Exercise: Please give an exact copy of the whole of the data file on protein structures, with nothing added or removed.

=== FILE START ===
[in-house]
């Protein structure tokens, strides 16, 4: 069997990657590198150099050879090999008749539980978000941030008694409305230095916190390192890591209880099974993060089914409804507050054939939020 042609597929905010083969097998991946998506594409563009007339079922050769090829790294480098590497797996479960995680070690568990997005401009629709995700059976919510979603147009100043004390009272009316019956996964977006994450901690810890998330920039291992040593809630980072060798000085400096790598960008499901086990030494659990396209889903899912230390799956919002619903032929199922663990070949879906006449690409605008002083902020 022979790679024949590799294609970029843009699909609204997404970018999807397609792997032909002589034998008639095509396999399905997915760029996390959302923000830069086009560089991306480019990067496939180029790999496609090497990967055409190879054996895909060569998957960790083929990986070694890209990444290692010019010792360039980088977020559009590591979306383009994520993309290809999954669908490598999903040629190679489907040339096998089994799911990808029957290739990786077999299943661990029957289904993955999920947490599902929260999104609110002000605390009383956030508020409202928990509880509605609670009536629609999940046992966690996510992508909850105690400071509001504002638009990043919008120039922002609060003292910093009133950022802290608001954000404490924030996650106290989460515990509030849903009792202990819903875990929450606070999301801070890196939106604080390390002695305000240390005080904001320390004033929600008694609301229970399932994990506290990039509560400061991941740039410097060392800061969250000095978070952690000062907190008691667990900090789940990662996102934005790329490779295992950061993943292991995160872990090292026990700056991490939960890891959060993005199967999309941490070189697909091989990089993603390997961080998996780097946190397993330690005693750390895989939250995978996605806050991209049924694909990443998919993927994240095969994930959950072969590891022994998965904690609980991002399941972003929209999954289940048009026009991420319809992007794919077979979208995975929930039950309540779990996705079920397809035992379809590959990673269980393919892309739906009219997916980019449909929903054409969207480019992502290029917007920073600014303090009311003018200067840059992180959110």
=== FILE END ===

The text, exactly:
[in-house]
């Protein structure tokens, strides 16, 4: 069997990657590198150099050879090999008749539980978000941030008694409305230095916190390192890591209880099974993060089914409804507050054939939020 042609597929905010083969097998991946998506594409563009007339079922050769090829790294480098590497797996479960995680070690568990997005401009629709995700059976919510979603147009100043004390009272009316019956996964977006994450901690810890998330920039291992040593809630980072060798000085400096790598960008499901086990030494659990396209889903899912230390799956919002619903032929199922663990070949879906006449690409605008002083902020 022979790679024949590799294609970029843009699909609204997404970018999807397609792997032909002589034998008639095509396999399905997915760029996390959302923000830069086009560089991306480019990067496939180029790999496609090497990967055409190879054996895909060569998957960790083929990986070694890209990444290692010019010792360039980088977020559009590591979306383009994520993309290809999954669908490598999903040629190679489907040339096998089994799911990808029957290739990786077999299943661990029957289904993955999920947490599902929260999104609110002000605390009383956030508020409202928990509880509605609670009536629609999940046992966690996510992508909850105690400071509001504002638009990043919008120039922002609060003292910093009133950022802290608001954000404490924030996650106290989460515990509030849903009792202990819903875990929450606070999301801070890196939106604080390390002695305000240390005080904001320390004033929600008694609301229970399932994990506290990039509560400061991941740039410097060392800061969250000095978070952690000062907190008691667990900090789940990662996102934005790329490779295992950061993943292991995160872990090292026990700056991490939960890891959060993005199967999309941490070189697909091989990089993603390997961080998996780097946190397993330690005693750390895989939250995978996605806050991209049924694909990443998919993927994240095969994930959950072969590891022994998965904690609980991002399941972003929209999954289940048009026009991420319809992007794919077979979208995975929930039950309540779990996705079920397809035992379809590959990673269980393919892309739906009219997916980019449909929903054409969207480019992502290029917007920073600014303090009311003018200067840059992180959110």